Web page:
B-17E Bomber “Swamp Ghost” returns home to U.S. 68 years after take-off

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Recovered from a remote New Guinea crash site, the Holy Grail of military aviation is unveiled.

On Friday, June 11, more than 68 years after a B-17E Flying Fortress crash-landed in a New Guinea swamp, the surviving relatives of The Swamp Ghost were joined by salvage team members and aviation historians to welcome home the fallen aircraft and honor the heroes of .

On Feb. 23, 1942, a B-17E Flying Fortress crashed in one of the most remote locations on Earth after participating in the first long-range U.S. bombing mission of World War II following Japan’s attack on Pearl Harbor. The nine-member crew survived the mission, but damage from enemy gunfire and loss of fuel caused the pilot to crash-land the plane in a primitive swamp on the north coast of Papua New Guinea. After a harrowing six-week escape to safety, the crew returned to combat.

For the next 64 years, the bomber nicknamed Swamp Ghost slept beneath water and tall grass until it was salvaged in 2006 through a treacherous recovery effort. One of only four B-17E models ever recovered, Swamp Ghost will be restored, possibly to flying condition, for display at an aviation history museum in honor of America’s veterans. It is widely known as the Holy Grail of military aviation.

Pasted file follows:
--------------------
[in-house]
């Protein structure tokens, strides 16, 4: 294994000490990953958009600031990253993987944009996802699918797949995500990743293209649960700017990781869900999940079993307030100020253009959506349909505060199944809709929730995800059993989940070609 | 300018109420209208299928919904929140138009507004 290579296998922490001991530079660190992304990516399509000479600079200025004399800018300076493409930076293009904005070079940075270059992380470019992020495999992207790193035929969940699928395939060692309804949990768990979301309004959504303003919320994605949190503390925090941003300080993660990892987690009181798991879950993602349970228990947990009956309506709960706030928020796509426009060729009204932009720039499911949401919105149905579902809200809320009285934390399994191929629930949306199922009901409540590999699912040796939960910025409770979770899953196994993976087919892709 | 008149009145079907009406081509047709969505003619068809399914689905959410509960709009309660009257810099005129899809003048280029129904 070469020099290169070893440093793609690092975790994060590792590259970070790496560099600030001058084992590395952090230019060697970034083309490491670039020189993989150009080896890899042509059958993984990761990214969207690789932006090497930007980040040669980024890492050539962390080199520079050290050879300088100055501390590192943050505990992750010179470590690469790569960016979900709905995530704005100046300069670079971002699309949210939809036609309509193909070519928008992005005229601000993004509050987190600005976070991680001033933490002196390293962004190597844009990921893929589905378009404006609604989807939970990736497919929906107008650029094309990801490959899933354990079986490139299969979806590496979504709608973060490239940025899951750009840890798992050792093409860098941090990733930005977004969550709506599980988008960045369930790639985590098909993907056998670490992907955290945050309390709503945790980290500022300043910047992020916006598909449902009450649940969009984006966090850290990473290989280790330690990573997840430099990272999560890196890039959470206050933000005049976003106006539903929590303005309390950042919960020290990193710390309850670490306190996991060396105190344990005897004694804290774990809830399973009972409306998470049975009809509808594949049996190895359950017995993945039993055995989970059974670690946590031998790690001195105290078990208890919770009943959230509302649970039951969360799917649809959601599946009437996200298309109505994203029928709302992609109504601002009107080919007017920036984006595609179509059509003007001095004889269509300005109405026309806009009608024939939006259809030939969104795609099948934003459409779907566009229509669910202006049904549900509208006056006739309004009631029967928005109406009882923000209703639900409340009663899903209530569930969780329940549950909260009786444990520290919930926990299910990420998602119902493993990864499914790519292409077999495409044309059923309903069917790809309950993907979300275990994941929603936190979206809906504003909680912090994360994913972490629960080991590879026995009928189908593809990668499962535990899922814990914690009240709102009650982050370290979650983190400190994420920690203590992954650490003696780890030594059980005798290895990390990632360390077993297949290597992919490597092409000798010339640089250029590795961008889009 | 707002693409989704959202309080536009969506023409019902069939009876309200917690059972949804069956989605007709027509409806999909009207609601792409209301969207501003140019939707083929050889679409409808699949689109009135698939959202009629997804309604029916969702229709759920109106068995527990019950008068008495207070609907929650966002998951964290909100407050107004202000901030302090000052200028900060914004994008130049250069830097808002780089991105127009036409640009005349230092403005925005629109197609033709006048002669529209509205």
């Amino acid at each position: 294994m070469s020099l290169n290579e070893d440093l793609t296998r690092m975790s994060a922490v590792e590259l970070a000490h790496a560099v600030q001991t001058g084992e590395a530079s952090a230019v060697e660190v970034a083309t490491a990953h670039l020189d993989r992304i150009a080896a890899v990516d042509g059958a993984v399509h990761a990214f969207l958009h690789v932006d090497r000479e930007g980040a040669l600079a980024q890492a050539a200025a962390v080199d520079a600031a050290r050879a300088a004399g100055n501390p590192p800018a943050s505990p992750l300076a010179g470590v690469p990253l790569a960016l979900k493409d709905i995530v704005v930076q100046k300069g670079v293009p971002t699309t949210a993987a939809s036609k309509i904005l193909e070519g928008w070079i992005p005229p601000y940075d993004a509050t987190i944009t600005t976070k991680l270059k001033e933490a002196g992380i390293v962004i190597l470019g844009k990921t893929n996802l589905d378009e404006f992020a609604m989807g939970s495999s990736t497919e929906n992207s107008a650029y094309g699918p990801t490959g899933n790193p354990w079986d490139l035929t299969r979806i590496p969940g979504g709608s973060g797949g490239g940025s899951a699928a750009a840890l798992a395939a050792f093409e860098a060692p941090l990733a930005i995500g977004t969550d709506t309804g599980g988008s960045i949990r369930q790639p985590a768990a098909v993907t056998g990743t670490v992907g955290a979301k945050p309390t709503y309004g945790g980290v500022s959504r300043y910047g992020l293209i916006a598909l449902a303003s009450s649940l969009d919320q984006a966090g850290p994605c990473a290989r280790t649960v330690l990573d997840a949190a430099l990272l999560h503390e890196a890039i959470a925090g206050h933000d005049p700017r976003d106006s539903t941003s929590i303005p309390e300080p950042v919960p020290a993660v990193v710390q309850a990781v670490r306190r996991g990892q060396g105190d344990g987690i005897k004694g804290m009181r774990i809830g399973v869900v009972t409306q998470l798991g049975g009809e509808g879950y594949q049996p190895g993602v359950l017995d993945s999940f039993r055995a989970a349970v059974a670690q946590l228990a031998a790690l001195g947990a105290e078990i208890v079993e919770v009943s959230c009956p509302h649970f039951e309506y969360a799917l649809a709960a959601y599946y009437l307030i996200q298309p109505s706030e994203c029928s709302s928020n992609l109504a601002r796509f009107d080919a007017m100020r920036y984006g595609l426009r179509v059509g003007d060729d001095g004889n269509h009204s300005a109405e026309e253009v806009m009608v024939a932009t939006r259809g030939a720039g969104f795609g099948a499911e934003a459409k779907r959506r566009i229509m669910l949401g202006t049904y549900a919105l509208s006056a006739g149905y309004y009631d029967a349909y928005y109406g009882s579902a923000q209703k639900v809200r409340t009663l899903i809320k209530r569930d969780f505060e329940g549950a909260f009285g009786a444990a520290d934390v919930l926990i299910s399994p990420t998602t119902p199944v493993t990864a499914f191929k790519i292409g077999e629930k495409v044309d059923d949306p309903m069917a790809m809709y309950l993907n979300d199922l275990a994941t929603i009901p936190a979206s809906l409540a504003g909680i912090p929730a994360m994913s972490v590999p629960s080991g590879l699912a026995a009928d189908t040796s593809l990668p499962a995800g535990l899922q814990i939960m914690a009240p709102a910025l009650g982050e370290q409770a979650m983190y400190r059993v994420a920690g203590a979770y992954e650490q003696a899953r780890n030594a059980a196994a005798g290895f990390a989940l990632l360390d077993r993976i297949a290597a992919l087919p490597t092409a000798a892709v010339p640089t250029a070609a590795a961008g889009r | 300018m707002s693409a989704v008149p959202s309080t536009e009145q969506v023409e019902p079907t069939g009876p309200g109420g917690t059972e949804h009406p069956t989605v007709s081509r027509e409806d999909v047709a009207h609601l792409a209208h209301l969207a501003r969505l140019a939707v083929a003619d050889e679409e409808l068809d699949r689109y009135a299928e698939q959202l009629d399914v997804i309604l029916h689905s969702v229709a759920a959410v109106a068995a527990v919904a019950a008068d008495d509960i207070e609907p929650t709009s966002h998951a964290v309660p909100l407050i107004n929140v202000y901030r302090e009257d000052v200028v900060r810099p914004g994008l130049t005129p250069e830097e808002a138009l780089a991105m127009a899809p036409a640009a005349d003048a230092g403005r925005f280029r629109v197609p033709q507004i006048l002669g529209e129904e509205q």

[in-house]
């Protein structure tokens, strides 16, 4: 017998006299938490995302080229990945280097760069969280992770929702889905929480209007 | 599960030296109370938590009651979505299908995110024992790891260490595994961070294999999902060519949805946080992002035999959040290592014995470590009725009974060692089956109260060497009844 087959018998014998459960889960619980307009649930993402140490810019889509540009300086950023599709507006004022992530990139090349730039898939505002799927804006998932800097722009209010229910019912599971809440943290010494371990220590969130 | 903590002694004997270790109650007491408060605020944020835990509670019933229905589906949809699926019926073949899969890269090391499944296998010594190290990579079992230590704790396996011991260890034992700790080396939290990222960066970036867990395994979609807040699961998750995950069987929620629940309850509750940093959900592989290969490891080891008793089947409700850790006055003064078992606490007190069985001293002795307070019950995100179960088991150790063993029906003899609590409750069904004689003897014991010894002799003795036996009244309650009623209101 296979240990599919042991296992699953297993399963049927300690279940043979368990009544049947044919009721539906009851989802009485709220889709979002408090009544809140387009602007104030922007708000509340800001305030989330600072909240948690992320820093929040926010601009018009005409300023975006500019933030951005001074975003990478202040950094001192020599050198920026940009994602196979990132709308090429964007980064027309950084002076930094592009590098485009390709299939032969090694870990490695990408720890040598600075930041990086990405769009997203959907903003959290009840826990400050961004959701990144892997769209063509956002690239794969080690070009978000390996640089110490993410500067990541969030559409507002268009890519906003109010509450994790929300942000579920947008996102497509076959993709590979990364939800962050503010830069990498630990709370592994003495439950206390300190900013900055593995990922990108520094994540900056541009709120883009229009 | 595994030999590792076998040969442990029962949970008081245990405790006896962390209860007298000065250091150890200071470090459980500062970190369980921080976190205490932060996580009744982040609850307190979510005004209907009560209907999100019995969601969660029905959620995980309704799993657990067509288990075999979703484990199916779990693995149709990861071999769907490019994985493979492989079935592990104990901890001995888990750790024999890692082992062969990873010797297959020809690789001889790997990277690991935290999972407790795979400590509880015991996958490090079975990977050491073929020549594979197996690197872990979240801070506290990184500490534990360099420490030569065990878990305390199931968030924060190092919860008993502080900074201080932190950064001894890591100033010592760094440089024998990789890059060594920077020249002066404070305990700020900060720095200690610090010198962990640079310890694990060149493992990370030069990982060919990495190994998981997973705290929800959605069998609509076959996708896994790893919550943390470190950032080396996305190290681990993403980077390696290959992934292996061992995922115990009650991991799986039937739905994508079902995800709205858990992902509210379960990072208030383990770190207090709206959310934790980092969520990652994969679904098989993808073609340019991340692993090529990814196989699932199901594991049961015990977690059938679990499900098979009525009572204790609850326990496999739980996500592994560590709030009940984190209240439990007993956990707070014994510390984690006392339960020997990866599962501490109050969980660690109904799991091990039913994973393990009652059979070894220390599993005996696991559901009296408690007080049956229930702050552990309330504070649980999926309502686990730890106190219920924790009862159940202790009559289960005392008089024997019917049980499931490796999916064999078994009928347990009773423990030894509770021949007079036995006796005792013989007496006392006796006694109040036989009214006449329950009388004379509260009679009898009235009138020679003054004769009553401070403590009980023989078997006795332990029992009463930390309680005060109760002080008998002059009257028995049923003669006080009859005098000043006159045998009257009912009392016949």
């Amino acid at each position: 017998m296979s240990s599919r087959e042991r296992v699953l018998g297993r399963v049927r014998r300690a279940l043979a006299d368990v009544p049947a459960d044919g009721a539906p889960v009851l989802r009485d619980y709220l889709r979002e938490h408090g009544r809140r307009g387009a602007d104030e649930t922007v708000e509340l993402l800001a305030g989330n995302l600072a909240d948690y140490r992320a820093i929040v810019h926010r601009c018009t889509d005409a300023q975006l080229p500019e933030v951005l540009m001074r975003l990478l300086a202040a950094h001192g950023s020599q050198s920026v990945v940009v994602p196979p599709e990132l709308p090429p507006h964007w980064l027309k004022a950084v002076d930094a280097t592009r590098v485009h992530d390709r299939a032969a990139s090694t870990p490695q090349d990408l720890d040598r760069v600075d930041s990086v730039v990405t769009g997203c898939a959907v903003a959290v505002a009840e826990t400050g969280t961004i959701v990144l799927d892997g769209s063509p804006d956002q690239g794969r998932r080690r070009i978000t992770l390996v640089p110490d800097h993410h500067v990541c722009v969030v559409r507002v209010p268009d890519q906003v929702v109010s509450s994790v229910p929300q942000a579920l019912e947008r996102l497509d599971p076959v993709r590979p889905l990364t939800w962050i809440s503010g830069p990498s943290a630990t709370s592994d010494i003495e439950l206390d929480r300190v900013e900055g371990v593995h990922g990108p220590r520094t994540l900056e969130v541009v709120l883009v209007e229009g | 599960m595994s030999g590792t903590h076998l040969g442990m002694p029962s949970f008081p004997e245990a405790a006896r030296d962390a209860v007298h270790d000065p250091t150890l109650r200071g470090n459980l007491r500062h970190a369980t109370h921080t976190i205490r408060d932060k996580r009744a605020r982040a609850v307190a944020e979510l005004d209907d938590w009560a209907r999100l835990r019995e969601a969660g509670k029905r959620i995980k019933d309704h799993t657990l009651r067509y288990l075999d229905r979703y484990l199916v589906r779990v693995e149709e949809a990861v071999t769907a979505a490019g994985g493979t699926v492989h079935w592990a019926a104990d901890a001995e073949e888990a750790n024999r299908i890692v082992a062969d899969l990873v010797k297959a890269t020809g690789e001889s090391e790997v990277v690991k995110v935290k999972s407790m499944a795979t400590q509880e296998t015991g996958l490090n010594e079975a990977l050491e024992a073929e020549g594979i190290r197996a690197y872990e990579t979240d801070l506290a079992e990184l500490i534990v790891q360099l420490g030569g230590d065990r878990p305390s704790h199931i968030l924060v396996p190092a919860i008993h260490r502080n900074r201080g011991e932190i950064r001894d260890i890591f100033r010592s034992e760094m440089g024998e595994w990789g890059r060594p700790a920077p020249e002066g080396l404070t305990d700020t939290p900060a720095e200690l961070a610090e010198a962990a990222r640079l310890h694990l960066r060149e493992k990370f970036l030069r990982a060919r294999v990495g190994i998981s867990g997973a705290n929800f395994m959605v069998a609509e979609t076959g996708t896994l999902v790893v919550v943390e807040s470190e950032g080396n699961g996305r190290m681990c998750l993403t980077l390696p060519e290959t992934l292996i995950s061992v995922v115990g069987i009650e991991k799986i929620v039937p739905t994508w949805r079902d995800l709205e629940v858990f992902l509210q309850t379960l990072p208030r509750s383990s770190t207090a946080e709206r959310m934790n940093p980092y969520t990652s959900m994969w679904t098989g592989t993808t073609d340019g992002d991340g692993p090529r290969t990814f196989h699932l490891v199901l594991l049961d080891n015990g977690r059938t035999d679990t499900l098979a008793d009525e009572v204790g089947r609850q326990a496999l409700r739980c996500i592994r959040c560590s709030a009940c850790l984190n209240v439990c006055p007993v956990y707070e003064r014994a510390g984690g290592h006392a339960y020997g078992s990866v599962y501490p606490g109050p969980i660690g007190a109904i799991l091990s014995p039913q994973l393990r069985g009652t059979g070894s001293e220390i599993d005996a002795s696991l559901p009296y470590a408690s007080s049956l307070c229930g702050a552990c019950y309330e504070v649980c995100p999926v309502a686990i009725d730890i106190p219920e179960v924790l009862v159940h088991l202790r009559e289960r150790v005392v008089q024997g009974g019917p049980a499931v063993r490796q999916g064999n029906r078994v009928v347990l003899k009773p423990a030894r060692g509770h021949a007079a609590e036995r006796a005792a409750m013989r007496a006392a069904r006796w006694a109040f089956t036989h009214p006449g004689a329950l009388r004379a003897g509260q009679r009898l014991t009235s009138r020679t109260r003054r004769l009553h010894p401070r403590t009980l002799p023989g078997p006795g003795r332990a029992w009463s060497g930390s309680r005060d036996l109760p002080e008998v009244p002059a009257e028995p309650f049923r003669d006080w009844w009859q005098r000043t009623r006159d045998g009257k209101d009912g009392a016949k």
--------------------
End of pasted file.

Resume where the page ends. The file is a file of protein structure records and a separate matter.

The Long Beach “welcoming committee” included surviving family members of the original Swamp Ghost crew and specially-selected individuals that were instrumental in the aircraft recovery efforts:

  • John Tallichet, Specialty Restaurants Corp. president and CEO, whose late father David Tallichet initiated recovery efforts in the mid-1980s and was a collector of World War II aircraft,
  • Alfred Hagen, Aero Archaeology founder and Swamp Ghost salvage team leader, who has helped locate seven missing aircraft and returned more than a dozen MIA airmen to the U.S.,
  • Linda Oliver, a Calif. resident and widow of aircraft bombardier Col. Richard Oliver, whose last wish was to see his warbird come home, and other surviving relatives of Swamp Ghost air crew.

(Swamp Ghost recovery and salvage photos courtesy of Aero Archeology)

The B-17E Swamp Ghost returned to Long Beach, landing in the Reef restaurant parking lot, 880 Harbor Scenic Drive. The landing spot was close the Queen Mary, a ship that also has historic connections to World War II. The Swamp Ghost welcome event included:

  • P-51 Mustang and P-40 Warhawk formation flyover above the Long Beach Harbor
  • Presentation of Colors by U.S. Air Force Honor Guard
  • Unveiling of the remarkably intact B-17E front fuselage recovered from the New Guinea swamp
  • Poster-size images of wreckage and recovery efforts

For additional information about the B-17E Flying Fortress or the Swamp Ghost salvage and restoration efforts, visit the Aero Archaeology website.

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